Want to Sue Law Enforcement? What You Need to Know First

If you believe your Constitutional rights have been violated or other wrongdoing by law enforcement has been perpetrated against you, you may need to speak to a personal injury lawyer. You can sue law enforcement but you should note the facts below before you proceed.

It's a Process

For car accident cases, victims can file a lawsuit immediately after the accident occurs simply by visiting a personal injury lawyer. For those contemplating a suit against law enforcement, there are a few more steps to take. Since many government entities are protected by some civil actions through immunity, most lawsuits against law enforcement have to move through a series of administrative channels before taking action. The process varies depending on whether you are trying to sue a single police officer or the entire organization. Speak to an attorney and be guided toward the proper channels.

There Is Immunity for Some Organizations

In some cases, your efforts to sue can be stymied by governmental immunity. Not all actions or all organizations have immunity, however. For example, if you do file suit it is very likely to be a suit against an individual member of the police force for misconduct. If you want to sue the entire city or the entire police force, however, you may encounter immunity for certain types of alleged harm done.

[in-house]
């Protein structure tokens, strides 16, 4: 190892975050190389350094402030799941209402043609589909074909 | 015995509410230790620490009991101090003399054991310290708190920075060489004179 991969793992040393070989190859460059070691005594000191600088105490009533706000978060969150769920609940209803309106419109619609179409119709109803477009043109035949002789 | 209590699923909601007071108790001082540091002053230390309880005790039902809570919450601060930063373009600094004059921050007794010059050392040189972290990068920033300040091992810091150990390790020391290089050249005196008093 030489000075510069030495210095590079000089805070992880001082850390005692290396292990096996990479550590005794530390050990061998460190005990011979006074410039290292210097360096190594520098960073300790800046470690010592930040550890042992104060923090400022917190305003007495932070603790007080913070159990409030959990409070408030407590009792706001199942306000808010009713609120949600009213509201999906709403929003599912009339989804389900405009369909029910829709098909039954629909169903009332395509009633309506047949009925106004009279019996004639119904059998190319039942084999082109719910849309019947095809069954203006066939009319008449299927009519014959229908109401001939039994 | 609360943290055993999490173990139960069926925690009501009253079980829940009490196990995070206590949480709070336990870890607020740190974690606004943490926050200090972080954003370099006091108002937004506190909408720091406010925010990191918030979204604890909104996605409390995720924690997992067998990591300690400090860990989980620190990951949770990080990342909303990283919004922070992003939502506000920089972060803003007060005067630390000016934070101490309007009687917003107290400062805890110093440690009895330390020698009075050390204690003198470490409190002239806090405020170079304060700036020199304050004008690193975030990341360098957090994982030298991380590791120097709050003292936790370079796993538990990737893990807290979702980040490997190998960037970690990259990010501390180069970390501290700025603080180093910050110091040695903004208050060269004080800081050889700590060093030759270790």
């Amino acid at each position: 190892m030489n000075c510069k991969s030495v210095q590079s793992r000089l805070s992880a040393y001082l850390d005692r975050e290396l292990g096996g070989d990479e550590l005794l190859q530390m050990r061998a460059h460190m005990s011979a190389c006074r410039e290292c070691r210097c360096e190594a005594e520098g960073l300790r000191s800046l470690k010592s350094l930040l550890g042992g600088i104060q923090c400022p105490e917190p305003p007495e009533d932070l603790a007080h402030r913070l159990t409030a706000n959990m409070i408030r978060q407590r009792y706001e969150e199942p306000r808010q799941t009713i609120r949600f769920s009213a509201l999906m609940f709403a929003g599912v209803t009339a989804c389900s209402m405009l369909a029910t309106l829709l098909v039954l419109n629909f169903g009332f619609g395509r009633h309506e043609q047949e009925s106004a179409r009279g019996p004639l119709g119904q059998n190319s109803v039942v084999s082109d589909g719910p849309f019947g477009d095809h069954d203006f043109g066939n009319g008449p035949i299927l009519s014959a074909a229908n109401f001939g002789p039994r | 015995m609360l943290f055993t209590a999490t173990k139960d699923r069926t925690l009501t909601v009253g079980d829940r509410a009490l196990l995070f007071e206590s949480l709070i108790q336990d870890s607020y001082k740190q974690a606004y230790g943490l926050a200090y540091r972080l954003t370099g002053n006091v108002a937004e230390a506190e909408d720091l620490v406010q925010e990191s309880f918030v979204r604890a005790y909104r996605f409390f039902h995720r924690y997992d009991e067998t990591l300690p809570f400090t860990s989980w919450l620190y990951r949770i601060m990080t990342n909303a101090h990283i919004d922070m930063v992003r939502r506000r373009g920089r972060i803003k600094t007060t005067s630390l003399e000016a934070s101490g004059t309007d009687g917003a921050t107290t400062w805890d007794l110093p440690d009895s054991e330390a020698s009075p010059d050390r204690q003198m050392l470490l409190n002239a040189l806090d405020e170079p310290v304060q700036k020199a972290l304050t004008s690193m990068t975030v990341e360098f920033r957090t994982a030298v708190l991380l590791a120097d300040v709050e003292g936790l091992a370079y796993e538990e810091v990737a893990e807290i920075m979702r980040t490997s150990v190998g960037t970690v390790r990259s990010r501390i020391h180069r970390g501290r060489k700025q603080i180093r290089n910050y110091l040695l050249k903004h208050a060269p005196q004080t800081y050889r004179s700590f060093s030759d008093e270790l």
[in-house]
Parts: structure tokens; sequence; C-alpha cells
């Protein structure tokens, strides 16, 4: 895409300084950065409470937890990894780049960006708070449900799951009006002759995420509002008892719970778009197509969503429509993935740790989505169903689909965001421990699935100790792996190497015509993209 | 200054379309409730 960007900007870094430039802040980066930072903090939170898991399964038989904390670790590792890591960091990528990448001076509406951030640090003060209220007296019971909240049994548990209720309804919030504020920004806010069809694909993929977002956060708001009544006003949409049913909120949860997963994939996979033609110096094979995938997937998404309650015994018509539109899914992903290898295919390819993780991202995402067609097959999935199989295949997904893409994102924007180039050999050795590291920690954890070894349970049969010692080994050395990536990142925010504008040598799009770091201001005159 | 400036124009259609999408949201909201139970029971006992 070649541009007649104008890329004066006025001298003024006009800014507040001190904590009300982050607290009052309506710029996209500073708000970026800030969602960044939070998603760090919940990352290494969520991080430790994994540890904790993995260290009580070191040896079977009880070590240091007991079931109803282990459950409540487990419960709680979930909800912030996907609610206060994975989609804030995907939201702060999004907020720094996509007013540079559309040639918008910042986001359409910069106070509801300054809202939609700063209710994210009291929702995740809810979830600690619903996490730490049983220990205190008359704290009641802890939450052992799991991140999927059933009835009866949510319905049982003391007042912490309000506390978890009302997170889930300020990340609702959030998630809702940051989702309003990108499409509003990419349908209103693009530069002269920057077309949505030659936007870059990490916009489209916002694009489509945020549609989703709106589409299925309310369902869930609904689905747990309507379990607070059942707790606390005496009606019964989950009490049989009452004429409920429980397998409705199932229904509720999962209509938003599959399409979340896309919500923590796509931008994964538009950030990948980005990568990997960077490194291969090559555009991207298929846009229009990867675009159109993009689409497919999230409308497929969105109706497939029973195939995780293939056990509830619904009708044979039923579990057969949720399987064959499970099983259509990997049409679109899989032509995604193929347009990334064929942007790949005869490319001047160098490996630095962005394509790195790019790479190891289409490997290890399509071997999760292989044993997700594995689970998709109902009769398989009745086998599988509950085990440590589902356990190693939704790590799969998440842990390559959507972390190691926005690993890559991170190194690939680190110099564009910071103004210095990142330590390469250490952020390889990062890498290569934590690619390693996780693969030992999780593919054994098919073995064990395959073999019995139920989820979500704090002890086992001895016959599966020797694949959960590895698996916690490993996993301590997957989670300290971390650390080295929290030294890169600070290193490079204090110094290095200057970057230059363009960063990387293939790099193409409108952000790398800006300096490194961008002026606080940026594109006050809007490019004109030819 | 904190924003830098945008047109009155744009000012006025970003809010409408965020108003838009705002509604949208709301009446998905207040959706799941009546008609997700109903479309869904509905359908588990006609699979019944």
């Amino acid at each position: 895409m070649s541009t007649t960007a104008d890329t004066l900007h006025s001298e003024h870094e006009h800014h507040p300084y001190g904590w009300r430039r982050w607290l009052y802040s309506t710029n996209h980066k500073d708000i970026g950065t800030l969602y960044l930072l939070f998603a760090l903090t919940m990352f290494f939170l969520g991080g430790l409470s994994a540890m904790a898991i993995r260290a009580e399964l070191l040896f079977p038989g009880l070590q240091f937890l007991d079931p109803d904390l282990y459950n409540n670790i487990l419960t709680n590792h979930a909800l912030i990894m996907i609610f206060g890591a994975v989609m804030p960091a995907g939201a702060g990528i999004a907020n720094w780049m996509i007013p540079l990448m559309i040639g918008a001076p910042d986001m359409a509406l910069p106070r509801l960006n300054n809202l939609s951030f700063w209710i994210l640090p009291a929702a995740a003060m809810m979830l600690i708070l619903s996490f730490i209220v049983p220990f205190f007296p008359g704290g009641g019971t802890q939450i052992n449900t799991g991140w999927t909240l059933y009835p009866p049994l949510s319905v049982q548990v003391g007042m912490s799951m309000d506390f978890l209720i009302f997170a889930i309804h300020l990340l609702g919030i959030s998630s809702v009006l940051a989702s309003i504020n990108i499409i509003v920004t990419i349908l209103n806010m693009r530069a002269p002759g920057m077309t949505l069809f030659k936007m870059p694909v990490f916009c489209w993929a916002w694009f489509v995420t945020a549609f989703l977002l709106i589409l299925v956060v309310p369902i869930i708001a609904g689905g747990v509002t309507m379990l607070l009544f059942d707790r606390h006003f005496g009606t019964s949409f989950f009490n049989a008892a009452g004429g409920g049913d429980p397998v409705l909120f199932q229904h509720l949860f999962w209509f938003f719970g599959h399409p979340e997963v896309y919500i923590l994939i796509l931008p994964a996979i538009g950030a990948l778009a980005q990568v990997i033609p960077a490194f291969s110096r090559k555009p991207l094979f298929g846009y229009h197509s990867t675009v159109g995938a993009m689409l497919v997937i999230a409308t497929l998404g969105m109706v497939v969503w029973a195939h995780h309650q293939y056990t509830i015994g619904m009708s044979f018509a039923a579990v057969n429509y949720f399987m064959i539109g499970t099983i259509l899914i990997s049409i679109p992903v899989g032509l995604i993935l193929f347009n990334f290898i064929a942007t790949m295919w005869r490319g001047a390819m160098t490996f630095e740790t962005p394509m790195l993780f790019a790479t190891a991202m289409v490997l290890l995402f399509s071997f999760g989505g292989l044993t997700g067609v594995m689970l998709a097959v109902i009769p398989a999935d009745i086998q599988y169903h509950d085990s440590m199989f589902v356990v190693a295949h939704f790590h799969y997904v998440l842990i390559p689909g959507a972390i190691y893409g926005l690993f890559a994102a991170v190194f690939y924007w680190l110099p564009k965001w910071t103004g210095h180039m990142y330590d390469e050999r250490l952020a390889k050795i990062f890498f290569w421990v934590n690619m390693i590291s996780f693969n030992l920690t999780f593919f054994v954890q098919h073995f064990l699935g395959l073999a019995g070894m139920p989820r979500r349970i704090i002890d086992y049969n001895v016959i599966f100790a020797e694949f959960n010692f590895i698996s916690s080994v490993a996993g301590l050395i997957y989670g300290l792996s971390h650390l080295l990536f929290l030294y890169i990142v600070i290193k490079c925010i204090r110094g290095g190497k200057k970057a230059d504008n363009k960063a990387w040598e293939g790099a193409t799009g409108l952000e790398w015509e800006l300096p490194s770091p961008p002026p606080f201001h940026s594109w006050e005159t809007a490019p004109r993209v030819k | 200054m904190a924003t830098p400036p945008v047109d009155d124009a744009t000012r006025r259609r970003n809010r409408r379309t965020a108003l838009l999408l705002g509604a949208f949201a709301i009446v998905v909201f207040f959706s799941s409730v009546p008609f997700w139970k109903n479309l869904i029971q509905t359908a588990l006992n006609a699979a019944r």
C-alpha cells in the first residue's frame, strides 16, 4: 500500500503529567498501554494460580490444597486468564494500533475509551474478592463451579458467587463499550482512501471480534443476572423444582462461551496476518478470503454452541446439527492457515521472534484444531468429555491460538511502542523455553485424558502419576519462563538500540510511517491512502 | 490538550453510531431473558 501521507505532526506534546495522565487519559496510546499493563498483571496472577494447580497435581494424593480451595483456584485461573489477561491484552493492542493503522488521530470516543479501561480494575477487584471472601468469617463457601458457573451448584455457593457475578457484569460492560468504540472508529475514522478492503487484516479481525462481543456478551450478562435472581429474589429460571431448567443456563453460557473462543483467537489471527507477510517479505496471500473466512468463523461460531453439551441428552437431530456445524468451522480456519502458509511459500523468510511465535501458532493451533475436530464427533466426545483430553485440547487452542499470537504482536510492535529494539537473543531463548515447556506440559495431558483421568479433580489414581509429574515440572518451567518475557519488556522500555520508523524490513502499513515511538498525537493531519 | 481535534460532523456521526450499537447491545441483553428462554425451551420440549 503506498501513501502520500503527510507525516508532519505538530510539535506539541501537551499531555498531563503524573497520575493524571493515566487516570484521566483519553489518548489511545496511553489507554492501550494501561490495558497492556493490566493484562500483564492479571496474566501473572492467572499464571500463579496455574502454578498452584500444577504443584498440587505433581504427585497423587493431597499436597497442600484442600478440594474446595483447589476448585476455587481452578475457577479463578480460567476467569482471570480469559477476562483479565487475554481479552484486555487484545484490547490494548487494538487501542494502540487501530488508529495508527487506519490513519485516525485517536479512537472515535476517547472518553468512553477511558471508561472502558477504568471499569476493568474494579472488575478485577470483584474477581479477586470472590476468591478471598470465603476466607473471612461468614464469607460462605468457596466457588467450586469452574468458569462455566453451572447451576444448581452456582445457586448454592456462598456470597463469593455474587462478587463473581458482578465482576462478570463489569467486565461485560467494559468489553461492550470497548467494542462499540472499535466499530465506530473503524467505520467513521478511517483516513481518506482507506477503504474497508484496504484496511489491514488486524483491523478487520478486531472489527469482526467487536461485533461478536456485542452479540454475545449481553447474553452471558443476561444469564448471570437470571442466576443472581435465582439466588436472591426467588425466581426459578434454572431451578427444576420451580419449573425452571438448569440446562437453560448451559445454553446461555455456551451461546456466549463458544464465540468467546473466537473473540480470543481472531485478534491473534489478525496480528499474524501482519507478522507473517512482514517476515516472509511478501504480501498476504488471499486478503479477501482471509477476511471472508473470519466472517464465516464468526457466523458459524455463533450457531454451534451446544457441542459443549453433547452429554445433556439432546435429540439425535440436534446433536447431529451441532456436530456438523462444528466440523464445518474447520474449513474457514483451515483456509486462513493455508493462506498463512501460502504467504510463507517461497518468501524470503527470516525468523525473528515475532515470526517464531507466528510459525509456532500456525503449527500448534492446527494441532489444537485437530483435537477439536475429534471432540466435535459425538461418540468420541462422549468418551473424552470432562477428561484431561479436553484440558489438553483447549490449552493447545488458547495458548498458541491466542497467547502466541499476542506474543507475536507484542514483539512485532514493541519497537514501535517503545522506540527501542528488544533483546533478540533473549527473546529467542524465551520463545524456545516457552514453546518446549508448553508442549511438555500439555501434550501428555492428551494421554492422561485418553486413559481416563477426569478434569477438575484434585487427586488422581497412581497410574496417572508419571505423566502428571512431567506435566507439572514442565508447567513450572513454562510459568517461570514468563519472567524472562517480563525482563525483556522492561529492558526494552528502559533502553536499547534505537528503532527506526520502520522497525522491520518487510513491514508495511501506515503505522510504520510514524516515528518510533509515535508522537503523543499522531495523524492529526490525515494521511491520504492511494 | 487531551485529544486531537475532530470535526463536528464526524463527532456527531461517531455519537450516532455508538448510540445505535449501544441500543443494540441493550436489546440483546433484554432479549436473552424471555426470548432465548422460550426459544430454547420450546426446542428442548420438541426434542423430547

List Forms of Harm Done

To have a case, victims must show that they've been harmed in specific ways from the actions of law enforcement. It does not have to be physical harm, however. It's safe to say that many lawsuits against law enforcement center around some aspect of misconduct by a single or a small group of law enforcement personnel. Police misconduct can involve a wide range of behaviors, such as:

  • Brutality
  • False evidence use
  • False arrest
  • Perjury
  • False imprisonment
  • Racial discrimination (profiling)
  • Corruption

Clarify Excessive Force Allegations

This serious form of harm can involve great physical injury and even death and are among the most difficult to prove. The victim has to show that the level of force used exceeded what was necessary. There is no legal definition of excessive force, so the exact circumstances of the incident are examined to determine if they could perform their job with far less force than was used. A physical injury must be present.

Document Fourth Amendment Violations

Everyone is protected against unreasonable searches and seizures by the Constitution. If the victim can show that no reasonable cause existed, everything after the search may also be actionable. For example, if false information was used to prompt a search warrant, false imprisonment, and false arrest allegations will join the rights violations.

You may be entitled to monetary compensation if you can prove misconduct. Speak to a personal injury law firms like Adams Jordan & Herrington PC to find out more.